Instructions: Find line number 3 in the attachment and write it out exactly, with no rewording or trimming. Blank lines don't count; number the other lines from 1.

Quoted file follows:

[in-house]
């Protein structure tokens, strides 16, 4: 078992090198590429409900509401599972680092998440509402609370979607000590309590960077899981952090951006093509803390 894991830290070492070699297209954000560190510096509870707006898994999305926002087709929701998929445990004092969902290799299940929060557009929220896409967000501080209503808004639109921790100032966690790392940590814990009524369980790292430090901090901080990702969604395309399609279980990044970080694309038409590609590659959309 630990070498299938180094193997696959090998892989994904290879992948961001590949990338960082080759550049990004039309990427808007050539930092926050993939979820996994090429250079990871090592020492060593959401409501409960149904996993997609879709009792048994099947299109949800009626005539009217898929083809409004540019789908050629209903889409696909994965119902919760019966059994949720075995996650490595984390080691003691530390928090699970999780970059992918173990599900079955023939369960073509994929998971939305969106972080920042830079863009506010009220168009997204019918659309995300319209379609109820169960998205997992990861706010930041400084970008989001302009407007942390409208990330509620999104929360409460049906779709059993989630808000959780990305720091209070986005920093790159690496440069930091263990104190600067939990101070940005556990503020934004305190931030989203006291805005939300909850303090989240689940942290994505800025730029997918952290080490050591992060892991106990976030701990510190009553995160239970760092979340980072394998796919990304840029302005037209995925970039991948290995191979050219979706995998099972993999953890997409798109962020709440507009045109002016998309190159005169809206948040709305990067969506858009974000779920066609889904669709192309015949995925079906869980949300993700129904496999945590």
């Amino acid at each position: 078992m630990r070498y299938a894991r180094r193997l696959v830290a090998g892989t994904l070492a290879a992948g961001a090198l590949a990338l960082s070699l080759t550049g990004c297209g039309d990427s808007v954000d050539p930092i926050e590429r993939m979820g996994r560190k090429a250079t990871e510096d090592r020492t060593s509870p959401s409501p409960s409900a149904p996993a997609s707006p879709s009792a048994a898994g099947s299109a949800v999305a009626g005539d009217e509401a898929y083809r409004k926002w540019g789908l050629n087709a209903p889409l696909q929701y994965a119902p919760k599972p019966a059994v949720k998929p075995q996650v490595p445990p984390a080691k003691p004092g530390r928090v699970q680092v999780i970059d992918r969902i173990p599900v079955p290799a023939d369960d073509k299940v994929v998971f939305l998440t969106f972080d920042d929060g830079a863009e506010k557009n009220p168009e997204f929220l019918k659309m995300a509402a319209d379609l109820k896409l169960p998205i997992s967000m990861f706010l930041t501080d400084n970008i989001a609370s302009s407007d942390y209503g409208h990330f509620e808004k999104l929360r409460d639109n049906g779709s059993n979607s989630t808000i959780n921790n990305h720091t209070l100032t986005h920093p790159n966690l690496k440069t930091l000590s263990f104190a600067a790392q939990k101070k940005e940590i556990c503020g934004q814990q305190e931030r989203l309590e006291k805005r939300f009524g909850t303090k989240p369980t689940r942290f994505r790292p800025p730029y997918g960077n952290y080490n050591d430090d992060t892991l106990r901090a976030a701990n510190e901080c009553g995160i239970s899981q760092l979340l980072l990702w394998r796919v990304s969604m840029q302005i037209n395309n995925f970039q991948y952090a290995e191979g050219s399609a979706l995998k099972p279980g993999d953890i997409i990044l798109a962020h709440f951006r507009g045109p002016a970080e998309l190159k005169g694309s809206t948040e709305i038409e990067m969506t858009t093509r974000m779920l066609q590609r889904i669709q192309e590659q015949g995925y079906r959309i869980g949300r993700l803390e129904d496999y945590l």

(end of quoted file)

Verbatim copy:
């Amino acid at each position: 078992m630990r070498y299938a894991r180094r193997l696959v830290a090998g892989t994904l070492a290879a992948g961001a090198l590949a990338l960082s070699l080759t550049g990004c297209g039309d990427s808007v954000d050539p930092i926050e590429r993939m979820g996994r560190k090429a250079t990871e510096d090592r020492t060593s509870p959401s409501p409960s409900a149904p996993a997609s707006p879709s009792a048994a898994g099947s299109a949800v999305a009626g005539d009217e509401a898929y083809r409004k926002w540019g789908l050629n087709a209903p889409l696909q929701y994965a119902p919760k599972p019966a059994v949720k998929p075995q996650v490595p445990p984390a080691k003691p004092g530390r928090v699970q680092v999780i970059d992918r969902i173990p599900v079955p290799a023939d369960d073509k299940v994929v998971f939305l998440t969106f972080d920042d929060g830079a863009e506010k557009n009220p168009e997204f929220l019918k659309m995300a509402a319209d379609l109820k896409l169960p998205i997992s967000m990861f706010l930041t501080d400084n970008i989001a609370s302009s407007d942390y209503g409208h990330f509620e808004k999104l929360r409460d639109n049906g779709s059993n979607s989630t808000i959780n921790n990305h720091t209070l100032t986005h920093p790159n966690l690496k440069t930091l000590s263990f104190a600067a790392q939990k101070k940005e940590i556990c503020g934004q814990q305190e931030r989203l309590e006291k805005r939300f009524g909850t303090k989240p369980t689940r942290f994505r790292p800025p730029y997918g960077n952290y080490n050591d430090d992060t892991l106990r901090a976030a701990n510190e901080c009553g995160i239970s899981q760092l979340l980072l990702w394998r796919v990304s969604m840029q302005i037209n395309n995925f970039q991948y952090a290995e191979g050219s399609a979706l995998k099972p279980g993999d953890i997409i990044l798109a962020h709440f951006r507009g045109p002016a970080e998309l190159k005169g694309s809206t948040e709305i038409e990067m969506t858009t093509r974000m779920l066609q590609r889904i669709q192309e590659q015949g995925y079906r959309i869980g949300r993700l803390e129904d496999y945590l």